As a franchise, Pokémon is rated as the second highest grossing game franchise in history, having shifted approximately 193 million of its various incarnations. So basically, if you’ve never heard of it, then it’s probably because your Oceanic flight crash landed on a polar bear infested island in the middle of nowhere.
Pokémon HeartGold and SoulSilver are the latest releases in the series, following the trend of Pokémon to have their games named after various jewels and colours, although quite how you can call the above proper colours I’m not sure, possibly the amount of money they’ve made from little kids over the years has allowed them some incredibly expensive (and ultimately disturbing) transplants? However, rather than original creations, these two titles are in fact remakes of previous games released on the Gameboy Colour (unsurprisingly titled Gold and Silver). This seems to be rather a trend with the Pokémon Company after their re-release of the original titles Red and Blue, on the Gameboy Advance.
Despite this, Gold and Silver are generally regarded as the best games in the series and perhaps an updated version of these games is a nice nod to the fans who have constantly barraged Nintendo with e-mails, asking them to do so. The games will undoubtedly do well, drawing in both the newer gamers who missed out on Gold and Silver the first time round, and those of us who fancy some nostalgia and a chance to re-live the glory days of Pokémon.
So, the basics. Pokémon games tend to follow the same underlying gameplay mechanic. You play [insert name here], an up and coming Pokémon trainer who lives in a world where young children are forced out of their homes at a young age to wander homeless, forbidden to return until they have hunted down and caught innocent wild animals called Pokémon. They then force these animals to engage in gladiatorial style combat to the death, eventually becoming good enough to beat the masters of this blood sport, the ‘Elite Four’.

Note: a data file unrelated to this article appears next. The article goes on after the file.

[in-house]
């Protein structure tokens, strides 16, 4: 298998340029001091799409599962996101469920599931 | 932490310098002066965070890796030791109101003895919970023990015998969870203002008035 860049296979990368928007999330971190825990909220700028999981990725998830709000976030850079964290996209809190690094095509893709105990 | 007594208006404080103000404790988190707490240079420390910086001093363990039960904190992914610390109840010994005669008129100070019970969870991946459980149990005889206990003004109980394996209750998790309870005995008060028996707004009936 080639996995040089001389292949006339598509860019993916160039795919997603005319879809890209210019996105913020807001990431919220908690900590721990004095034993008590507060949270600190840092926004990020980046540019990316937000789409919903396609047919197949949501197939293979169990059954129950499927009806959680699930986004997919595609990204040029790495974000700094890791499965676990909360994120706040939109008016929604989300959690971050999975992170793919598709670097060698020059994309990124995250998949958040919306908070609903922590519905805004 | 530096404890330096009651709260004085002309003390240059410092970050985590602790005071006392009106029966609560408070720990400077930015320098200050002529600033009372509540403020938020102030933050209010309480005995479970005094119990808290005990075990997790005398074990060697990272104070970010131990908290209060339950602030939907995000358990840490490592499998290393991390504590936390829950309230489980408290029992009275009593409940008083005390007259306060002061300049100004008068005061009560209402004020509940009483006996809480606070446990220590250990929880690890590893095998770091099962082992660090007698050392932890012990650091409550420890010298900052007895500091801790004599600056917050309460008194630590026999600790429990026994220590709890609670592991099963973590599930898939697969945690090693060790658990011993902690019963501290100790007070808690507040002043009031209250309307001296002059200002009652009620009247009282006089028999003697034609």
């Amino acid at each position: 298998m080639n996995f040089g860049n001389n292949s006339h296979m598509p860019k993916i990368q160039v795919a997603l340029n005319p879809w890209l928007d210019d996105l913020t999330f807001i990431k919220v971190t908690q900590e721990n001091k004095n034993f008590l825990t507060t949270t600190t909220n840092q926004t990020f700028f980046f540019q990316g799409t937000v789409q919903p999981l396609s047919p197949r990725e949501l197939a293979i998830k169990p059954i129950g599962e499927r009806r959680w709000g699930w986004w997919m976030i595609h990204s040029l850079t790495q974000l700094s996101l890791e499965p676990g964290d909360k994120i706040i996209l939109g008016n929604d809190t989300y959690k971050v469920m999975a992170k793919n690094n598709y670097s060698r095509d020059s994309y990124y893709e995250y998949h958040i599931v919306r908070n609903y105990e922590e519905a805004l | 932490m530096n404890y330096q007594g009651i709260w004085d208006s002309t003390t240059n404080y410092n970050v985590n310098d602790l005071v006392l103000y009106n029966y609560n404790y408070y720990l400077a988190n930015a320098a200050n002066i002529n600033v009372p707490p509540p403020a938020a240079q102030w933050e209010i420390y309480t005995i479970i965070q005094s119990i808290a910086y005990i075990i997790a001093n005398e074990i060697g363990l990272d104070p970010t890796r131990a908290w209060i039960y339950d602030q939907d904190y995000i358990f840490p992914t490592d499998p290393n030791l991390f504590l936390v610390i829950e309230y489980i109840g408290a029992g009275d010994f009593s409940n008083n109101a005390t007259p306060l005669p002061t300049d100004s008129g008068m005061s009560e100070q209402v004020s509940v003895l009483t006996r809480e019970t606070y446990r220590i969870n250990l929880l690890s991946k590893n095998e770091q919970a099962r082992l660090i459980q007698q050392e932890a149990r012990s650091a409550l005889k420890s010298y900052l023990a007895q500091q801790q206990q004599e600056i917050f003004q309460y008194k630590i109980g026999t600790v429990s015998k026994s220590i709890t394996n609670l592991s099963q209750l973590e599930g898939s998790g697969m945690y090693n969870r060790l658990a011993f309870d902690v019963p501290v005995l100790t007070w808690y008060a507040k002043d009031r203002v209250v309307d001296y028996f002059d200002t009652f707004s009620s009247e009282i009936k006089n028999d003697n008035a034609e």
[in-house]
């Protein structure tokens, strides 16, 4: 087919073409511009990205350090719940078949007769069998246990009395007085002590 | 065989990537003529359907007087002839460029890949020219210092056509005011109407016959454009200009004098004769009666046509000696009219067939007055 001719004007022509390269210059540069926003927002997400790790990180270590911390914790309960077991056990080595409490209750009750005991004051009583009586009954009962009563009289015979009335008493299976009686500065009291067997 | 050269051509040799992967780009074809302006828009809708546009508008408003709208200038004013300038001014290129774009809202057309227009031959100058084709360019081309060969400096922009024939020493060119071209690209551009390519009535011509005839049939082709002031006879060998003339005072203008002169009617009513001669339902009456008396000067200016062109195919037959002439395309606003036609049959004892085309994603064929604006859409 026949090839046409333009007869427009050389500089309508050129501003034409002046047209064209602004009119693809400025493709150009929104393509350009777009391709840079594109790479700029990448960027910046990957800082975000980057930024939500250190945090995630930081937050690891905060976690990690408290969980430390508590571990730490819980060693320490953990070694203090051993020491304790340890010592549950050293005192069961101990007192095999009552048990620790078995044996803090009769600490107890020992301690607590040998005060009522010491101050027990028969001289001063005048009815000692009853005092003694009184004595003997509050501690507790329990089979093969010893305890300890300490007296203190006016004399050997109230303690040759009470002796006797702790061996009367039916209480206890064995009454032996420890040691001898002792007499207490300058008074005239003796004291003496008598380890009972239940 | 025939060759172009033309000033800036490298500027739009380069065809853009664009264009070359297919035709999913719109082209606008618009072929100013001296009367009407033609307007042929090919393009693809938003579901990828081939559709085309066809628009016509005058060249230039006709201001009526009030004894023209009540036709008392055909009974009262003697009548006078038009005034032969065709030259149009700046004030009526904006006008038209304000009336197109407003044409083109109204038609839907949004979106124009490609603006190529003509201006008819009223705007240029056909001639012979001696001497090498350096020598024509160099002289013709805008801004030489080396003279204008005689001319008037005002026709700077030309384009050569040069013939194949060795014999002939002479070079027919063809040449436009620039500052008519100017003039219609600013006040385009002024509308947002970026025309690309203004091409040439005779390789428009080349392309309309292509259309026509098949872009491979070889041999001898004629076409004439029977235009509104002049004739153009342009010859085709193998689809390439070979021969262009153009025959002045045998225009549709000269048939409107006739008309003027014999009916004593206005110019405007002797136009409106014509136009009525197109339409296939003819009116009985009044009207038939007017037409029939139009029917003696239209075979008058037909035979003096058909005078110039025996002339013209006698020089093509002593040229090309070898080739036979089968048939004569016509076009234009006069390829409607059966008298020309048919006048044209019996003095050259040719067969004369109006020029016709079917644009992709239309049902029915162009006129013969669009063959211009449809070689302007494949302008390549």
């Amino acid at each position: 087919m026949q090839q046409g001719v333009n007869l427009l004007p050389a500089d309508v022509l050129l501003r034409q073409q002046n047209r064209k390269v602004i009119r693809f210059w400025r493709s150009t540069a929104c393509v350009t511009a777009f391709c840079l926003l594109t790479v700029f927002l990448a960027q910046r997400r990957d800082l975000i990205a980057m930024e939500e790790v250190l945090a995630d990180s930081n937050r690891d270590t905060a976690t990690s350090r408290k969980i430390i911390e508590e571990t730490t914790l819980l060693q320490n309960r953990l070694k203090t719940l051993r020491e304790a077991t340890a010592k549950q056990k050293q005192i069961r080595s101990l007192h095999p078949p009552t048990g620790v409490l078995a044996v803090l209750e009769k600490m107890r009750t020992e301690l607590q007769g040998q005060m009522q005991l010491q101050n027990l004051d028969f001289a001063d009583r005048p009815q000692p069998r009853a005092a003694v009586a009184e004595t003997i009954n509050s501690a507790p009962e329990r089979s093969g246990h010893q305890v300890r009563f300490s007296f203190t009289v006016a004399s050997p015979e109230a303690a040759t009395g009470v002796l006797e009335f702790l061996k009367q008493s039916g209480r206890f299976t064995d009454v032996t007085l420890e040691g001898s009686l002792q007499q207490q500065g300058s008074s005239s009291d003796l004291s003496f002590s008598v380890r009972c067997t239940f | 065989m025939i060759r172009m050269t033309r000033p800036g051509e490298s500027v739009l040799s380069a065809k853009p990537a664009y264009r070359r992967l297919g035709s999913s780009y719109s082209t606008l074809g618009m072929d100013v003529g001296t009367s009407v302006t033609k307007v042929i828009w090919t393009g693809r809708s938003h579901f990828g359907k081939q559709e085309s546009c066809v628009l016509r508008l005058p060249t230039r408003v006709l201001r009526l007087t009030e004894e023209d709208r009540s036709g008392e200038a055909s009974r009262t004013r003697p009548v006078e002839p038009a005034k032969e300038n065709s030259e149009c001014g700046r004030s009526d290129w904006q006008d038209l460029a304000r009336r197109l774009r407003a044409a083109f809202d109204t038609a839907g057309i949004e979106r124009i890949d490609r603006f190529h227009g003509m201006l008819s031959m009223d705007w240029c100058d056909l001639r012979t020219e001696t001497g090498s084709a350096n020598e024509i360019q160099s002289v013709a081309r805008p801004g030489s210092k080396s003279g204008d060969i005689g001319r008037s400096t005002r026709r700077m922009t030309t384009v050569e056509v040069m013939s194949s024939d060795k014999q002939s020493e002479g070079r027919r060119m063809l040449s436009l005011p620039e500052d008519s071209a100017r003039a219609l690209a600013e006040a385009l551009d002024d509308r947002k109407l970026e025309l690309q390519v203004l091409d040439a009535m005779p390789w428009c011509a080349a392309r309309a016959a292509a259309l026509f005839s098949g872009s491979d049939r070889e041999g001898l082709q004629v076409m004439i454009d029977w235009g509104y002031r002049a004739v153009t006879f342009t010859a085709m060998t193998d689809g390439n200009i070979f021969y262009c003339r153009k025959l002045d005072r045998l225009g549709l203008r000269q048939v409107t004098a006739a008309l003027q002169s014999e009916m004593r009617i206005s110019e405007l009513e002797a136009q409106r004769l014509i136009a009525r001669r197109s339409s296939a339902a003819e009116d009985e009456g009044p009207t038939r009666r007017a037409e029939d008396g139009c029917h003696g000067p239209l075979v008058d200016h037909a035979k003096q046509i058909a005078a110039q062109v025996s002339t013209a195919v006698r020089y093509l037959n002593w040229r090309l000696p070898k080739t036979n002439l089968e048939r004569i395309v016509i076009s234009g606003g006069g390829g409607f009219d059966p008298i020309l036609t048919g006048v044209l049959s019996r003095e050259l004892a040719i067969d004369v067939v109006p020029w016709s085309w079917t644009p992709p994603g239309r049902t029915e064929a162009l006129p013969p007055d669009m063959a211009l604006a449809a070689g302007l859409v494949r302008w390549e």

… Okay, well maybe it isn’t as macabre as that, but the basics are there. The actual principles are that you form bonds with your Pokémon, who share in your adventures, as you become friends and team-mates on your road to becoming a Pokémon master, and learning all about your world and the Pokémon you share it with. It is a game that somehow manages to instill its players with a genuine sense of care and concern for your Pokémon friends.
In case you really have been trapped on a desert island, the actual gameplay is a simple grinding / experience points mechanic. For every battle you engage in, your chosen Pokémon gain experience points. After they have gained enough experience points, they level up, and as they level up they learn better moves and gain points to their stats (attack, defence, speed etc). Some Pokémon, after leveling or meeting special conditions may evolve, transforming from the cute little thing they were, into stronger and fiercer Pokémon, much like Bruce Banner becoming The Hulk.
These latest games bring very little new to the series, since they are remakes, however they do keep much of the charms of the originals, whilst bringing updated graphics and a whole host of in-game activities and secrets to be discovered through special events, available via download during the lifespan of the game, or through transferring Pokémon from the older games. The game is also one of the largest, giving players the chance to not only conquer the Johto region, but also the Kanto region (the setting of the original Red and Blue games) with its own set of locations, events and battles to be fought.
… What? You say I’ve missed something important? Aaaah yes, you might have heard of a nifty new piece of kit included with the new games, known as the ‘PokéWalker’. Essentially it is a Tamagotchi with a built in Pedometer (you may remember the craze of teenage girls carrying these around with them as replacement for real pets, since animals being neglected – as Tamagotchies tend to be – is you know… fatal). The game allows you to transfer a Pokémon from your game, to the walker. As you walk around, your Pokémon levels up and grows fonder toward you. It also collects ‘Watts’, these can then be used to find items and rare Pokémon on a range of different routes you can walk, with special routes downloadable via special events.
I think the games are incredibly fun, providing a large number of hours gameplay; good humor, bright and colourful scenery and a well thought out battle system. If you’re a long standing fan of the series then you’ll love it. However, I do believe it is time that Pokémon perhaps thought about a renovation? So far all of the main games have followed a similar vein and story line, and whilst they say ‘if it ain’t broke, don’t fix it’ I get the feeling that rather large cracks are going to be found if the next game is identical to the others. If you like, Nintendo, I have the number for an excellent interior decorator?
MLG User Review Rating: 8/10
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